It didn't help him that The Missing Link was a large man who foamed at the mouth as he preached, emulating no doubt Billy Graham, a Baptist demagogue who visited Australia in 1959 and stirred-up, already endemic, Roman Catholic - Protestant enmity. The Link seemed to us to be the epitome of ignorance and we had a visit from our very scary Headmaster to tell us to behave like gentlemen - he didn't quite tell us to 'suffer fools gladly' - although a reference to St Paul (2 Corinthians 11:19) may have been apposite.
You might be thinking that this was the man responsible for my scepticism. But I still wrote 'C of E' against the 'Religion:' question and The Missing Link was just bizarre and embarrassing.
The following year his place was taken by a high churchman, Cannon Hobart, who persuaded us that religious 'truths' don't need to be 'true' in the worldly sense. The garden of Eden, the flood, virgin birth, and so on, are simply helpful myths and parables intended to allow the less sophisticated minds to approach the unknowable or at least ineffable mysteries of true divinity. As with the religious orders who find God in the washing of clothes or their hands or preparing food, these 'stories' are attempts at expressing the ineffable. Here was a 'get out of jail' card! I could remain a Christian.
Under Cannon Hobart's influence I took confirmation classes, helped along, in a more worldly way, by accelerating puberty and falling secretly in love with Caroline Peachy at the Church of England Youth Group (more of that elsewhere on this website). Rationalism would have to wait.
Obviously if read literally, a great deal of the Bible turns out, in the light of incontrovertible scientific discovery, to be patent nonsense. So I can't see how any educated Christian or Jew can do other than take the Cannon Hobart position.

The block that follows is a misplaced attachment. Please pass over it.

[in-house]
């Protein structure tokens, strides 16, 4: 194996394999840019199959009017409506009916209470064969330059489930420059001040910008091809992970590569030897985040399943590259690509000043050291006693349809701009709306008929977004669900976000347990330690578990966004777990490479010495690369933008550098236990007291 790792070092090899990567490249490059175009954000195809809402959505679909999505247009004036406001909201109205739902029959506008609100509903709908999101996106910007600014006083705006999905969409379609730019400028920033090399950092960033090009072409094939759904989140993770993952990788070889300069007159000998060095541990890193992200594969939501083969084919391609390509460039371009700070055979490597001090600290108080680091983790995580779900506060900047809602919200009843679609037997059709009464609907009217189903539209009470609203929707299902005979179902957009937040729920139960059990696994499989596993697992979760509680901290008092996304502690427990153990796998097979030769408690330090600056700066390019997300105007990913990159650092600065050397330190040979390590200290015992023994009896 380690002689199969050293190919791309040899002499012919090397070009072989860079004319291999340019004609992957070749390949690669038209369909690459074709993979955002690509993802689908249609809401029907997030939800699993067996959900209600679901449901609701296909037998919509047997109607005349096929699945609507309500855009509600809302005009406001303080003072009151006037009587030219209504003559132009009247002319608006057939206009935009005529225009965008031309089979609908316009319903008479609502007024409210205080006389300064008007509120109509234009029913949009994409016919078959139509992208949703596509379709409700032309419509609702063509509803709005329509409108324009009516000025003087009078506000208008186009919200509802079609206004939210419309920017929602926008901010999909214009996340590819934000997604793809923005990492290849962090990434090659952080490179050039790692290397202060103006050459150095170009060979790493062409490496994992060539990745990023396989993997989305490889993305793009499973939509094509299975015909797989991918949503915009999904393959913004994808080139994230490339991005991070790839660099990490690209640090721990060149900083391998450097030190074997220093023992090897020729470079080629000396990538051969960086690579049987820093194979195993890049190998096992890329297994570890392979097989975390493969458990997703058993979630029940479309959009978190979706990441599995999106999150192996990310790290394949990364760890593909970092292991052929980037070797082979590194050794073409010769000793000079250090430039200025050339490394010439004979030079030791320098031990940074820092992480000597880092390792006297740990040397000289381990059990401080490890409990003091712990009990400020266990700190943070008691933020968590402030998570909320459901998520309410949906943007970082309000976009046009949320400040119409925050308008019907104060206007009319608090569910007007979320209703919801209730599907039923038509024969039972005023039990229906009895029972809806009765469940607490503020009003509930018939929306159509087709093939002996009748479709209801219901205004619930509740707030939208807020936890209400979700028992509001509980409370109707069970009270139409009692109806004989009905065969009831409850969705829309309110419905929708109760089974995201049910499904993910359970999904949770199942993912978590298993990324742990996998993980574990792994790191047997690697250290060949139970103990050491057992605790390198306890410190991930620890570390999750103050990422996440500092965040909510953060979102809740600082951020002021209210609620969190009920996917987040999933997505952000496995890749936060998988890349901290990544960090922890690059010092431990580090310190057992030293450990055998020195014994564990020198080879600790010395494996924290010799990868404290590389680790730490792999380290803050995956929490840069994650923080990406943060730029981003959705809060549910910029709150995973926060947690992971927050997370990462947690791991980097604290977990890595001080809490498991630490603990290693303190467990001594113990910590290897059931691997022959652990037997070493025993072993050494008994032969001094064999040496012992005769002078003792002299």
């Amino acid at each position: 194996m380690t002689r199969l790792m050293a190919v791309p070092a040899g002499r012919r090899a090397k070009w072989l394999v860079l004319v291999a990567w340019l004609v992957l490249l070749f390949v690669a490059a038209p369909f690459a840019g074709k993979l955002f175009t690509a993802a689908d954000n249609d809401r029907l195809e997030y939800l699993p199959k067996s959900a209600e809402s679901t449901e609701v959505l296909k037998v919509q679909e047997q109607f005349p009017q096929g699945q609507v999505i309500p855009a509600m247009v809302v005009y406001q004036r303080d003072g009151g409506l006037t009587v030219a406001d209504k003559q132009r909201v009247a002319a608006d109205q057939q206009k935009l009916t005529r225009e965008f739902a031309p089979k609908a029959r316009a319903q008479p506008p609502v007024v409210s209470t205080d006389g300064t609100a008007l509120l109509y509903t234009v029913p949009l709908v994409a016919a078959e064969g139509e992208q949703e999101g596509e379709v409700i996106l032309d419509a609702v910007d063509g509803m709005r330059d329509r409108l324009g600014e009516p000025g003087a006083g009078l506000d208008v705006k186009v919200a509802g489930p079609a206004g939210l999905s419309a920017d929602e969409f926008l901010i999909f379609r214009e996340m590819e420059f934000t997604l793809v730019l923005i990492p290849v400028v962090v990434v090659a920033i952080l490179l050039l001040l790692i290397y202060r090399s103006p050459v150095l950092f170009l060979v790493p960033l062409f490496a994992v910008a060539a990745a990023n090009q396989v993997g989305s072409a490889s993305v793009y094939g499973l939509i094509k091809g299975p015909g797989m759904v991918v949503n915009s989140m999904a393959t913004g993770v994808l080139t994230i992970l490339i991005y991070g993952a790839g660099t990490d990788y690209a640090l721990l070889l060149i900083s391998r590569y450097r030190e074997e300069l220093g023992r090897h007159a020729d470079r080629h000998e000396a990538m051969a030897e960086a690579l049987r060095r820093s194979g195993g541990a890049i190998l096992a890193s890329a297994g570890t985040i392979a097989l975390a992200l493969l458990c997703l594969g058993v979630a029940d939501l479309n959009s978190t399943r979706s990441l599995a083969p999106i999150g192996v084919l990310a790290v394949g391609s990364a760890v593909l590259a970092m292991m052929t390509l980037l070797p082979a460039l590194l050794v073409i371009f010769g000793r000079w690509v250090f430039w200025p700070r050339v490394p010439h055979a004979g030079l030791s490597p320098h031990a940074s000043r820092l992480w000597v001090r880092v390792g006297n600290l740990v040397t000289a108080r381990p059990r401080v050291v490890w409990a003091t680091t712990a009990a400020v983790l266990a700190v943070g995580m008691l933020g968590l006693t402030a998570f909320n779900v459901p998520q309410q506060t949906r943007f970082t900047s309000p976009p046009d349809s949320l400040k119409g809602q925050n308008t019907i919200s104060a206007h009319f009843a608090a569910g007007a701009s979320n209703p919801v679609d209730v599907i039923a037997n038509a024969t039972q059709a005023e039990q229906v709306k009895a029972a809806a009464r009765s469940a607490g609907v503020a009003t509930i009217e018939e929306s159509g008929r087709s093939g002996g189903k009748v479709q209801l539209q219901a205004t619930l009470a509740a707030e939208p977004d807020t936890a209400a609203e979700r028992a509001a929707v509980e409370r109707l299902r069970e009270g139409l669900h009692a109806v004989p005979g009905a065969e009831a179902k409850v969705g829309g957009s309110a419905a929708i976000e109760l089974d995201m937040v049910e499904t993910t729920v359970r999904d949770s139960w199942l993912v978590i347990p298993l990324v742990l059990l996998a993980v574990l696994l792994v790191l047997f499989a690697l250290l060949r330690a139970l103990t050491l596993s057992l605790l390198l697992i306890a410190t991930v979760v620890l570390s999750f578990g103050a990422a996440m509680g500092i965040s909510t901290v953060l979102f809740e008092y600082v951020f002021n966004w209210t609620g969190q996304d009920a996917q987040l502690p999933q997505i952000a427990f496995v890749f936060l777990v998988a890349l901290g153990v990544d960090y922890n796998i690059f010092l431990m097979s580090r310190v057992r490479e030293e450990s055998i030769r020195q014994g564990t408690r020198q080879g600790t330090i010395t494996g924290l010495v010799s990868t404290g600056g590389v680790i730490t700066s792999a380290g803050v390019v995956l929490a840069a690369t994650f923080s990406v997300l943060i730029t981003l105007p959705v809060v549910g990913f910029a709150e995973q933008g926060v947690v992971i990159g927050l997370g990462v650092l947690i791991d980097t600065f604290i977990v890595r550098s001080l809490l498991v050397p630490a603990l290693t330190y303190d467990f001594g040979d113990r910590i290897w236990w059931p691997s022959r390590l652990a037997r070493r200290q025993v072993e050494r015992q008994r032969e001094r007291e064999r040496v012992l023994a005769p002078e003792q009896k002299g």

On the other hand if, like Jimmy Carter, you do as The Missing Link told us and believe what the Bible actually 'saiz', the fundamentalists are right and he is wrong. The Bible is a profoundly misogynistic document.
The modern dilemma for all moral absolutists is that morality is actually fluid and contingent on its context. Laws and mores change over time to make society work in the present context. So there are no absolute moral principles but rather mores that have evolved with society as it evolved to make it work better; and hopefully, in the terms of the United States Declaration of Independence: to allow every one of society's members to 'pursue happiness'; or whatever else it is that gives meaning to our lives.
If you doubt this, ask yourself how one could be immoral, or for that matter moral, if you were the only human left alive with no prospect of ever being joined by someone else. You can obviously do whatever you like, including harming yourself or simply ending it all. The question of morality only arises when there are two or more of you. Then it becomes a practical matter of evolving workable rules of coexistence and making sure that any new society members, like children, adhere to its mutual laws and mores. Then, perhaps, it's time to hire some lawyers and policemen - or invent a religion - to keep everyone in line.